I did not agree I used to hang on to her grey woolly hair and beat her.
Who knows what may have become of her? I did not love her but if I had
her now how kind I would be to her. And now for twelve years I myself
have eaten the bread of servitude and have kept Senator Petrus's goats
and if I ventured to show myself at a festival among the free maidens
they would turn me out and pull the wreath out of my hair. And am I to
be thankful? What for I wonder? And pious? What god has taken any
care of me? Call me an evil demon--call me so! But if Petrus and your
Paulus there say that He who is up above us and who let me grow up to
such a lot is good they tell a lie. God is cruel and it is just like
Him to put it into your heart to throw stones and scare me away from your
With these words she burst out into bitter sobs and her features worked
with various and passionate distortion.
Hermas felt compassion for the weeping Miriam. He had met her a hundred
times and she had shown herself now haughty now discontented now
exacting and now wrathful but never before soft or sad. To-day for the
first time she had opened her heart to him; the tears which disfigured
her countenance gave her character a value which it had never before had
in his eyes and when he saw her weak and unhappy he felt ashamed of his
hardness. He went up to her kindly and said: "You need not cry; come to
the well again always I will not prevent you."
His deep voice sounded soft and kind as he spoke but she sobbed more
passionately than before almost convulsively and she tried to speak but
she could not. Trembling in every slender limb shaken with grief and
overwhelmed with sorrow the slight shepherdess stood before him and he
felt as if he must help her. His passionate pity cut him to the heart
and fettered his by no means ready tongue.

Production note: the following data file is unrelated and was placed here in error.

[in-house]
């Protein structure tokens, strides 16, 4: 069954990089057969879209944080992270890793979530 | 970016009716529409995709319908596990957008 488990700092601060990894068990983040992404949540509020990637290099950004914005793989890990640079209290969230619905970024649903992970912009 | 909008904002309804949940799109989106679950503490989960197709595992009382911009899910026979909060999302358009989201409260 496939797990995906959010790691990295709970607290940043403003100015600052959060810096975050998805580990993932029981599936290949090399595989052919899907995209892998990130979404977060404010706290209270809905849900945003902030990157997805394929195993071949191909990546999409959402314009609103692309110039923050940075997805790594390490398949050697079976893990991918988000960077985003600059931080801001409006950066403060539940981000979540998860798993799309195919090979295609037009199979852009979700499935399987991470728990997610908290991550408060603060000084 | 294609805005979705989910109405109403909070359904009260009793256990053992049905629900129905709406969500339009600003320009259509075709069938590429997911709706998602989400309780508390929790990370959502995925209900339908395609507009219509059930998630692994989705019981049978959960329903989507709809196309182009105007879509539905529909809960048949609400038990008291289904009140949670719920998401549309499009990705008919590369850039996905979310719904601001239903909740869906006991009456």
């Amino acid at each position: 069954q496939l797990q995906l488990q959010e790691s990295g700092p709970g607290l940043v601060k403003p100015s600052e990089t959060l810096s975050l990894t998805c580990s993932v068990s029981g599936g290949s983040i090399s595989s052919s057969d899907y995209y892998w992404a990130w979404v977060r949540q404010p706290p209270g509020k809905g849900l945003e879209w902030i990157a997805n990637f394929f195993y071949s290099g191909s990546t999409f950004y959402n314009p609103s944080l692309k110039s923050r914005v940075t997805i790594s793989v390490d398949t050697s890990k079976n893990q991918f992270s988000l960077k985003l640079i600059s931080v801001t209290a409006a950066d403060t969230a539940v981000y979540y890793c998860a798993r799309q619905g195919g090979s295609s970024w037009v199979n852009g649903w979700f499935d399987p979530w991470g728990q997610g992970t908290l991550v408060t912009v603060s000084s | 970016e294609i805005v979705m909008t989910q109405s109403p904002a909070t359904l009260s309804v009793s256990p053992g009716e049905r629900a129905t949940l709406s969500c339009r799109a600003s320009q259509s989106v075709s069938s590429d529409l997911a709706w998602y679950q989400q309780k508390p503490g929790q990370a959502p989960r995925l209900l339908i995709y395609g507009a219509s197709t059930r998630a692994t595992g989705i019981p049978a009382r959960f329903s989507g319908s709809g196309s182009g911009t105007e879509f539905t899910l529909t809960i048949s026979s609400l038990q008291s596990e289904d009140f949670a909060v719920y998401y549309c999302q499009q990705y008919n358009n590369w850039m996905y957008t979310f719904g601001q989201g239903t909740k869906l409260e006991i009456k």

As he could find no word of comfort he took the water-gourd in his left
hand and laid his right in which he had hitherto held it gently on her
shoulder. She started but she let him do it; he felt her warm breath;
he would have drawn back but he felt as if he could not; he hardly knew
whether she was crying or laughing while she let his hand rest on her
black waving hair.
She did not move. At last she raised her head her eyes flashed into
his and at the same instant he felt two slender arms clasped round his
neck. He felt as if a sea were roaring in his ears and fire blazing in
his eyes. A nameless anguish seized him; he tore himself violently free
and with a loud cry as if all the spirits of hell were after him he fled
up the steps that led from the well and heeded not that his water-jar
was shattered into a thousand pieces against the rocky wall.
She stood looking after him as if spell-bound. Then she struck her
slender hand against her forehead threw herself down by the spring again
and stared into space; there she lay motionless only her mouth continued
When the shadow of the palm-tree grew longer she sprang up called her
goats and looked up listening to the rock-steps by which he had
vanished; the twilight is short in the neighborhood of the tropics and
she knew that she would be overtaken by the darkness on the stony and
fissured road down the valley if she lingered any longer. She feared the
terrors of the night the spirits and demons and a thousand vague
dangers whose nature she could not have explained even to herself; and
yet she did not stir from the spot nor cease listening and waiting for
his return till the sun had disappeared behind the sacred mountain and
the glow in the west had paled.
All around was as still as death she could hear herself breathe and as
the evening chill fell she shuddered with cold.
She now heard a loud noise above her head. A flock of wild mountain
goats accustomed to come at this hour to quench their thirst at the
spring came nearer and nearer but drew back as they detected the
presence of a human being. Only the leader of the herd remained standing
on the brink of the ravine and she knew that he was only awaiting her
departure to lead the others down to drink. Following a kindly impulse
she was on the point of leaving to make way for the animals when she
suddenly recollected Hermas's threat to drive her from the well and she
angrily picked up a stone and flung it at the buck which started and
hastily fled. The whole herd followed him. Miriam listened to them as
they scampered away and then with her head sunk she led her flock